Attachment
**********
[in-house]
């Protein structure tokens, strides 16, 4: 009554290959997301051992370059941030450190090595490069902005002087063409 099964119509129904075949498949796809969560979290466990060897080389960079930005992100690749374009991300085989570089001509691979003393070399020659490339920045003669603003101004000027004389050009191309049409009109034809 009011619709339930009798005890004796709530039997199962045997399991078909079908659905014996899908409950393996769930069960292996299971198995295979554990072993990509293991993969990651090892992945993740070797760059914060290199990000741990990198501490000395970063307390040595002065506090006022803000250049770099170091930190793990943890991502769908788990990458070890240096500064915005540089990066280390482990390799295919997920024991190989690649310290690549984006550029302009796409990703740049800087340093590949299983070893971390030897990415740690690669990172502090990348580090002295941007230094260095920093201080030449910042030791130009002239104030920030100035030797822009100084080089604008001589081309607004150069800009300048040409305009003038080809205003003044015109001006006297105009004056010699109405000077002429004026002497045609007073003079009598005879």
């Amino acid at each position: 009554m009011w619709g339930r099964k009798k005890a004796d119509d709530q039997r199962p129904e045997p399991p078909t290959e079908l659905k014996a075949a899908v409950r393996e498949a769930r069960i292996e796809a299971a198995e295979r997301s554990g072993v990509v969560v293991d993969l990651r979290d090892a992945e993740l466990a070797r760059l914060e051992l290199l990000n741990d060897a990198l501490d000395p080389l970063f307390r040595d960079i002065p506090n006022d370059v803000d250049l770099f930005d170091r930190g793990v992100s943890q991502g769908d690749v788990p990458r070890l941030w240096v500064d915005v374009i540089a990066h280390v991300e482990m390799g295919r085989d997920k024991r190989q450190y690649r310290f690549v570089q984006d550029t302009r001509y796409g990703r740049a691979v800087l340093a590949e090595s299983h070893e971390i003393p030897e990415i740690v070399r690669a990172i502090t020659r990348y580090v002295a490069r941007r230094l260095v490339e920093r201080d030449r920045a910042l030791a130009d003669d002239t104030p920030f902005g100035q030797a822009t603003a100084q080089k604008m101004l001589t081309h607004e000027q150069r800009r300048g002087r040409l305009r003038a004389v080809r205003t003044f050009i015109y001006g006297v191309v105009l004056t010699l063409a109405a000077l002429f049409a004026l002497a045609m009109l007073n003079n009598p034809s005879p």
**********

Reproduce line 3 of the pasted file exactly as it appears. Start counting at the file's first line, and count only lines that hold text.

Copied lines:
């Amino acid at each position: 009554m009011w619709g339930r099964k009798k005890a004796d119509d709530q039997r199962p129904e045997p399991p078909t290959e079908l659905k014996a075949a899908v409950r393996e498949a769930r069960i292996e796809a299971a198995e295979r997301s554990g072993v990509v969560v293991d993969l990651r979290d090892a992945e993740l466990a070797r760059l914060e051992l290199l990000n741990d060897a990198l501490d000395p080389l970063f307390r040595d960079i002065p506090n006022d370059v803000d250049l770099f930005d170091r930190g793990v992100s943890q991502g769908d690749v788990p990458r070890l941030w240096v500064d915005v374009i540089a990066h280390v991300e482990m390799g295919r085989d997920k024991r190989q450190y690649r310290f690549v570089q984006d550029t302009r001509y796409g990703r740049a691979v800087l340093a590949e090595s299983h070893e971390i003393p030897e990415i740690v070399r690669a990172i502090t020659r990348y580090v002295a490069r941007r230094l260095v490339e920093r201080d030449r920045a910042l030791a130009d003669d002239t104030p920030f902005g100035q030797a822009t603003a100084q080089k604008m101004l001589t081309h607004e000027q150069r800009r300048g002087r040409l305009r003038a004389v080809r205003t003044f050009i015109y001006g006297v191309v105009l004056t010699l063409a109405a000077l002429f049409a004026l002497a045609m009109l007073n003079n009598p034809s005879p």